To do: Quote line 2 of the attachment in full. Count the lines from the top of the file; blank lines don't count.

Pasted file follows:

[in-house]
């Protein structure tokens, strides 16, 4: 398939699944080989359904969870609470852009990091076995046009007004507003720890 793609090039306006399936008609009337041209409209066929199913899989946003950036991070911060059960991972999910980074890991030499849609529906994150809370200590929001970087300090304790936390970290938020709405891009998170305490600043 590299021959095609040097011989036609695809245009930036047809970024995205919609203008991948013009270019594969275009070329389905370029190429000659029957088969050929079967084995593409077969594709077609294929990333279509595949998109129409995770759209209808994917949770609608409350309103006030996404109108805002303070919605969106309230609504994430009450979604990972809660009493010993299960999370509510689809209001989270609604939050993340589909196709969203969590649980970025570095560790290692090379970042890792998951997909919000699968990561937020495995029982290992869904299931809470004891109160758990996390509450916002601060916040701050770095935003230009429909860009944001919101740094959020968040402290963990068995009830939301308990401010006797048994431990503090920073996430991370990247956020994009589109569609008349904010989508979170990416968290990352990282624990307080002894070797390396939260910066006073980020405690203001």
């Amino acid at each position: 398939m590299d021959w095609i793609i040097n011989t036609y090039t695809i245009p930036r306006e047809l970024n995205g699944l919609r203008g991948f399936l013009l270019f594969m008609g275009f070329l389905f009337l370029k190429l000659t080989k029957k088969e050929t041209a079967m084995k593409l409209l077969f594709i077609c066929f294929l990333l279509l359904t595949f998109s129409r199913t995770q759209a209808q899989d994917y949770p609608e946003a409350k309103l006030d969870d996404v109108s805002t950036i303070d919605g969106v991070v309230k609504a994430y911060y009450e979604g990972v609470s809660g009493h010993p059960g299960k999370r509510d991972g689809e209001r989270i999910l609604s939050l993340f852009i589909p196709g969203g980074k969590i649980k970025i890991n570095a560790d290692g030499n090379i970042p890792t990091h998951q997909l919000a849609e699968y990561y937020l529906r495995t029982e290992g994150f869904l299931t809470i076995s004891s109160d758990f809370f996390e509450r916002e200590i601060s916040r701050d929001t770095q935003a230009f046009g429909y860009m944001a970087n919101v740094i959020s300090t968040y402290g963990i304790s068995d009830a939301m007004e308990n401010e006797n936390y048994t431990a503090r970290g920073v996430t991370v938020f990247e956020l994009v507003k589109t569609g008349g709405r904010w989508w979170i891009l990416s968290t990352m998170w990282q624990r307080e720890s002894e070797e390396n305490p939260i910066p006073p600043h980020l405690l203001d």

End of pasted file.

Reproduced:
């Protein structure tokens, strides 16, 4: 398939699944080989359904969870609470852009990091076995046009007004507003720890 793609090039306006399936008609009337041209409209066929199913899989946003950036991070911060059960991972999910980074890991030499849609529906994150809370200590929001970087300090304790936390970290938020709405891009998170305490600043 590299021959095609040097011989036609695809245009930036047809970024995205919609203008991948013009270019594969275009070329389905370029190429000659029957088969050929079967084995593409077969594709077609294929990333279509595949998109129409995770759209209808994917949770609608409350309103006030996404109108805002303070919605969106309230609504994430009450979604990972809660009493010993299960999370509510689809209001989270609604939050993340589909196709969203969590649980970025570095560790290692090379970042890792998951997909919000699968990561937020495995029982290992869904299931809470004891109160758990996390509450916002601060916040701050770095935003230009429909860009944001919101740094959020968040402290963990068995009830939301308990401010006797048994431990503090920073996430991370990247956020994009589109569609008349904010989508979170990416968290990352990282624990307080002894070797390396939260910066006073980020405690203001």